In the days following Ms. Osaka's departure from the French Open, the situation has become more complex. She is now the keystone for discussions of athletes and gender, race, power, mental illness, and the role of social media as it is used in these types of communications.

Maryland psychiatrist Erik Roskes, MD, wrote: "I have followed this story from a distance and what strikes me is the intermixing of athleticism – which is presumably why we watch sports – and entertainment, the money-making part of it. The athletes are both athletes and entertainers, and [Ms.] Osaka seems to be unable to fully fulfill the latter part due to her unique traits. But like many, I wonder what if this had been Michael Phelps? Is there a gender issue at play?"

Stephanie Durruthy, MD, added: "[Ms.] Osaka brings complexity to the mental health conversations. There is no one answer to her current plight, but her being a person of color cannot be minimized. She magnified the race conversation in tennis to a higher level.

"When she was new to the Grand Slam scene, her Haitian, Japanese, and Black heritage became an issue with unending curiosity.

"[Ms.] Osaka used her platform during the 2020 U.S. Open to single-handedly highlight Black Lives Matter," Dr. Durruthy continued. "Afterward, the tennis fans could not avoid seeing her face mask. In each match, she displayed another mask depicting the name of those killed. She described on social media her fears of being a Black person in America. The biases of gender and race are well described in the sports world."

Lindsay Crouse wrote June 1 in the New York Times: "When Naomi Osaka dropped out of the French Open, after declining to attend media interviews that she said could trigger her anxiety, she wasn't just protecting her mental health. She was sending a message to the establishment of one of the world's most elite sports: I will not be controlled. This was a power move – and it packed more punch coming from a young woman of color. When the system hasn't historically stood for you, why sacrifice yourself to uphold it? Especially when you have the power to change it instead."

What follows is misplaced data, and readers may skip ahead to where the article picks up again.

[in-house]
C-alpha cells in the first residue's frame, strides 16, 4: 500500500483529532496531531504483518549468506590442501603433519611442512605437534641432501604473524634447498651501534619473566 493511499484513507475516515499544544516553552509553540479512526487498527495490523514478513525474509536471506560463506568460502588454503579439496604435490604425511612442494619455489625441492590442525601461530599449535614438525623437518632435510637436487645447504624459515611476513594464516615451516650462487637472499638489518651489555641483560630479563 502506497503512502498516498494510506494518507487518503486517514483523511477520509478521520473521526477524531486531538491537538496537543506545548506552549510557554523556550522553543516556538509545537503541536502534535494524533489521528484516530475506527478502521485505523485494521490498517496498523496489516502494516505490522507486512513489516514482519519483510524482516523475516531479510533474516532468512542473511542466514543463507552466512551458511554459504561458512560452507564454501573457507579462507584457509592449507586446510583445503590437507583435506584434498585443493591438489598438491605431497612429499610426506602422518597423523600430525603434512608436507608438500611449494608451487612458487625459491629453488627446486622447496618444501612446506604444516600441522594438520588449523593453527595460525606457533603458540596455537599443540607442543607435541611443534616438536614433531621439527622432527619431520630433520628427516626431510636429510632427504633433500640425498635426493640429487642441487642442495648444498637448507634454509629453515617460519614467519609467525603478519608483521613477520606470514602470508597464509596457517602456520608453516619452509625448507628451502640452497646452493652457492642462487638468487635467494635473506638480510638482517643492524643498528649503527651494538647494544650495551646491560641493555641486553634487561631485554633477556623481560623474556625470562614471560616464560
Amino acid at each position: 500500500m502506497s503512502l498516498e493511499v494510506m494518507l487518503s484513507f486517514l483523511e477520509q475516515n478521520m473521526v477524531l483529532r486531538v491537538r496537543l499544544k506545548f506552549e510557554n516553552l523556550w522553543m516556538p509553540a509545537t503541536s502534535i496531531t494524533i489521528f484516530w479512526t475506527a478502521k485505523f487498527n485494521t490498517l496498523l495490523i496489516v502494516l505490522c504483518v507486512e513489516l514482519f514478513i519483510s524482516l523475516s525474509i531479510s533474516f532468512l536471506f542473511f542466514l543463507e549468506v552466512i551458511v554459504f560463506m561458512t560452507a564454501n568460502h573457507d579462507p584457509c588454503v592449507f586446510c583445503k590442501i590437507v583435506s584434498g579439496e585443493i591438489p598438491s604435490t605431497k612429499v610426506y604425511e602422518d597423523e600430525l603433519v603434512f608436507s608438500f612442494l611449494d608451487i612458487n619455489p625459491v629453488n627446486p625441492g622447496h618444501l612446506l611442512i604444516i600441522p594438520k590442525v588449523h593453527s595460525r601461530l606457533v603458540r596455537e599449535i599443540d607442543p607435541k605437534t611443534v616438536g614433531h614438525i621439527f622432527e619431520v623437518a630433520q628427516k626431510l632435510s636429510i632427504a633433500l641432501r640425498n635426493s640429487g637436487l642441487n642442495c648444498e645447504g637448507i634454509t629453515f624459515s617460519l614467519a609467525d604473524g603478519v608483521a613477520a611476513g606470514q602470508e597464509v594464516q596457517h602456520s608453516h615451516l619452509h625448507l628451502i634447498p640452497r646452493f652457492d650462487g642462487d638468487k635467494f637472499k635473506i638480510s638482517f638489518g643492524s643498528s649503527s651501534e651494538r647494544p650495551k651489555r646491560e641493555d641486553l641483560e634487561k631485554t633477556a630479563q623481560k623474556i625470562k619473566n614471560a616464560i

Professional sports are grueling on athletes, both physically and mentally. People will speculate about Ms. Osaka's motives for refusing to participate in the media briefings that are mandated by her contract. Some will see it as manipulative, others as the desire of a young woman struggling with anxiety and depression to push back against a system that makes few allowances for those who suffer. As psychiatrists, we see how crippling these illnesses can be and admire those who achieve at these superhuman levels, often at the expense of their own well-being.

Dr. Kim, who started the MPS listserv discussion, ended it with: "I feel bad if Naomi Osaka needs to play a mental 'illness' card, as opposed to mental 'wellness' card."

Let's hope that Ms. Osaka's withdrawal from the French Open sparks more conversation about how to accommodate athletes as they endeavor to meet both the demands of their contracts and when it might be more appropriate to be flexible for those with individual struggles.

Dinah Miller, MD, is coauthor of "Committed: The Battle Over Involuntary Psychiatric Care" (Baltimore: Johns Hopkins University Press, 2016). She has a private practice and is assistant professor of psychiatry and behavioral sciences at Johns Hopkins University, both in Baltimore.

This article originally appeared on MDedge.com, part of the Medscape Professional Network.